After 1934, Mihailov lived in Turkey, Poland and Hungary and finally settled in the Croatian capital Zagreb, which at that time was part of the Independent State of Croatia, a fascist puppet-state. In 1941 during the World War II the most of Vardar Macedonia and a half of Greek Macedonia, were annexed by Bulgaria and along with various other regions became Greater Bulgaria. Mihailov refused to return to Bulgarian-occupied part of Macedonia and remained in Croatia until the end of the war. With his help in 1943 some armed detachments - Ohrana, which included Bulgarian Slav-speakers in Italian and German occupied Greek Macedonia were organised. It was apparent that Mihailov had broader plans which envisaged the creation of a Macedonian state under a German control. It was also anticipated that the IMRO volunteers would form the core of the armed forces of a future Independent Macedonia in addition to providing administration and education in the Florina, Kastoria and Edessa districts.

Attempt to create a Nazi Puppet State[edit]

In August 1943, Ivan Mihailov left Zagreb incognito for Germany where he was to visit the main headquarters of Hitler and the headquarters of the Sicherheitsdienst, where he spoke to Hitler and Himmler and other top German leaders. From the scant available German information, it is apparent that Mihailov received consent to create three battalions consisting of volunteers armed with German weapons and munitions.[citation needed] Moreover, these battalions were to be under the operative command and disposal of Reichsfuhrer of SS Heinrich Himmler. Additionally, in Sofia talks were held between high-ranking functionaries of the SS and the IMRO Central Committee members. Despite the confidential character of the negotiations between Mihailov and the Sicherheitsdienst, the Bulgarian government obtained certain information about them.[4] On September 2, 1944 Bulgaria ordered the withdrawal of its troops from Macedonia. Detailed German telegrams indicate that on September 3, 1944 Mihajlov was flown from Zagreb to Sofia.[5] A German telegram from 1:07am on September 5 indicates that Hitler re-ordered the establishment of a puppet state in Macedonia. Mihajlov was transported to Skopje on the evening of September 5 "to see what can saved".[5] Another telegram repeating the Fuehrer's order came in at 2am on September 6.[5] On September 6, Mihajlov declined the offer to lead an independent 'puppet state' for inability to get local support.[6] The German diplomats in Skopje reported to Berlin that the attempt to establish a puppet state had failed.[7] On September 8, 1944 Germany closed its Consulate in Skopje, and Mihajlov with his wife, together staff from the German consulate, left Skopje.[8] Within a week, the attempt to form a Nazi puppet state went from an idea to failure.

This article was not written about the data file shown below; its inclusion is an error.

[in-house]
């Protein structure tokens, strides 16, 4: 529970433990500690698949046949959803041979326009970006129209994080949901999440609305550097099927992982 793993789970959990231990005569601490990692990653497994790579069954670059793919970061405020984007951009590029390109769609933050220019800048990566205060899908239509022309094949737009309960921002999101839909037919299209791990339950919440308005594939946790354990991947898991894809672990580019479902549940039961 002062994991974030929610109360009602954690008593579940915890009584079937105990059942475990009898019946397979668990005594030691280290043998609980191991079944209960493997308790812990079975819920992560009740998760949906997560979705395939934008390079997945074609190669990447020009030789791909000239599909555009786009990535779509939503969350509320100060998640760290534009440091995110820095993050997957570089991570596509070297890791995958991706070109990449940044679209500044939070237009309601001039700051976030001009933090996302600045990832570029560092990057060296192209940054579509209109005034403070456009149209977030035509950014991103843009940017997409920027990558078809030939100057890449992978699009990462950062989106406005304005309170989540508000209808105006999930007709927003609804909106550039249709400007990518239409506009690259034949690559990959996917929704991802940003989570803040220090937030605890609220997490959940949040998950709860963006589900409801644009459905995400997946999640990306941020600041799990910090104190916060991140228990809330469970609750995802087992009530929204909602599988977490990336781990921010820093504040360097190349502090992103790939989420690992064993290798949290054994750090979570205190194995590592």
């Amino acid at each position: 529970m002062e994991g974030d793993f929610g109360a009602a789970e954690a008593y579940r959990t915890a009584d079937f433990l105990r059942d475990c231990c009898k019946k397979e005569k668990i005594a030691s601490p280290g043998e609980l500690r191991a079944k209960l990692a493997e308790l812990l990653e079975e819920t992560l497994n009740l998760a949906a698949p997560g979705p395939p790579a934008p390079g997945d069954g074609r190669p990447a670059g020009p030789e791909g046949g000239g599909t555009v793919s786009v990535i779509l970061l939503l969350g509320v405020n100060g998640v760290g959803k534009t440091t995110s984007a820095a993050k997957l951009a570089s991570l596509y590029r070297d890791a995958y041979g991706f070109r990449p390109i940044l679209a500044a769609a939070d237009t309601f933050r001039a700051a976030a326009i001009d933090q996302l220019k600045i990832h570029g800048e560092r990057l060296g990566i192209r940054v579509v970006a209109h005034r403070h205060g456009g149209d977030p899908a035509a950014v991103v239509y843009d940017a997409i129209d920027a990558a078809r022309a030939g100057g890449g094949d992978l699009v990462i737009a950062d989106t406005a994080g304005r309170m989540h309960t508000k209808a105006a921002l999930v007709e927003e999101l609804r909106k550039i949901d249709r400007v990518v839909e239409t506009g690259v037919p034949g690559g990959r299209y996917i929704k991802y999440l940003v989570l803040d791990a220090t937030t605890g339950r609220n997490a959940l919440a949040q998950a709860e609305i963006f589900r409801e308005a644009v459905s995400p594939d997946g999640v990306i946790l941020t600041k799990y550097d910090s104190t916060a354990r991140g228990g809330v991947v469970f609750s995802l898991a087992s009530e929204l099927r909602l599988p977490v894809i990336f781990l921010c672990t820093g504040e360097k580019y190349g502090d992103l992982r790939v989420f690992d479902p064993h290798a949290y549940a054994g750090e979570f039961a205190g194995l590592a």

During the Cold War[edit]

In 1944, he was forced to flee again, this time to Italy. The Bulgarian communist leader Georgi Dimitrov ordered the assassination of Mihailov. The new regimes in Bulgaria, Yugoslavia and Greece persecuted his followers as fascists and traitors. After World War II the ruling Bulgarian Communists declared the population in Bulgarian Macedonia as ethnic Macedonian and teachers were brought in from Yugoslavia to teach the locals in the recently codified Macedonian language. The organizations of the IMRO in Bulgaria were completely destroyed. Former IMRO members were hunted by the communist Militsiya and many of them imprisoned, repressed, exiled or killed. On the other hand, former Mihailovists were also persecuted by the Belgrade-controlled authorities on accusations of collaboration with the Bulgarian occupation, Bulgarian nationalism, anti-communist and anti-Yugoslav activities, etc. Josip Broz Tito and Georgi Dimitrov worked on a project to merge Bulgaria and Yugoslavia into a Balkan Federative Republic under control of the Balkan Communist Federation. These policies were reversed after the Tito-Stalin split in June 1948, when Bulgaria, being subordinated to the interests of the Soviet Union took a stance against Yugoslavia. After the Second World War many former "Ohranists" were convictеd of a military crimes as collaborationists. Also, after the Greek Civil War many of these people were expelled from Greece and tortured as Bulgarians.[9]

Mihailov's grave in Rome, Italy

Gradually Ivan Mihailov was established as a legal political figure and author of the ideology of the Bulgarian national liberation movement in Macedonia. This fact allowed for a close political alliance between Ivan Mihailov and the Macedonian Patriotic Organization in the USA, Canada and Australia in the late 1940s. Mihailov became the emigrants’ ideological leader, and the MPO supplied the people and funds for the political struggle. With the help of the United Nations and various humanitarian organizations, the human rights of Bulgarians repressed by Tito in Yugoslavia were protected. In order to provide a basis for the Bulgarian emigrant movement and create a historical record, Ivan Mihailov started writing his memoires from the 1950s to the 1970s, which the MPO’s Central Committee published in four large volumes. These works provide serious proof of Bulgarian national interests from the 50s to the 70s.[10] After the change of Bulgarian policy toward the Macedonian Question in the late 1950s, Mihailov was largely forgotten about and according to some sources even in the 1970s and 1980s the Committee for State Security supported his pro-Bulgarian and anti-Macedonistic political activity.[11] However in September 1989, Boris Vishinsky, a Skopje journalist, decided to try and interview Mihailov. He expressed his hope for such an interview on Radio Vatican, which contacted Anton Popov, a journalist at the same station. Popov was one of the persons abroad that Ivan Mihailov trusted most. Sensing the impending collapse of Yugoslavia, he consented to such an interview, but only provided written answers. It then came as a real shock for many in Bulgaria when in 1990 at the end of the cold war, the popular TV anchor Kevork Kevorkyan contacted Mihailov, thought by many to be long since deceased, and recorded a long interview with him. After the long years of official propaganda he was still thought of as an "enemy of the people" by many. This was Mihailov's last interview. He died in Rome on September 5, 1990.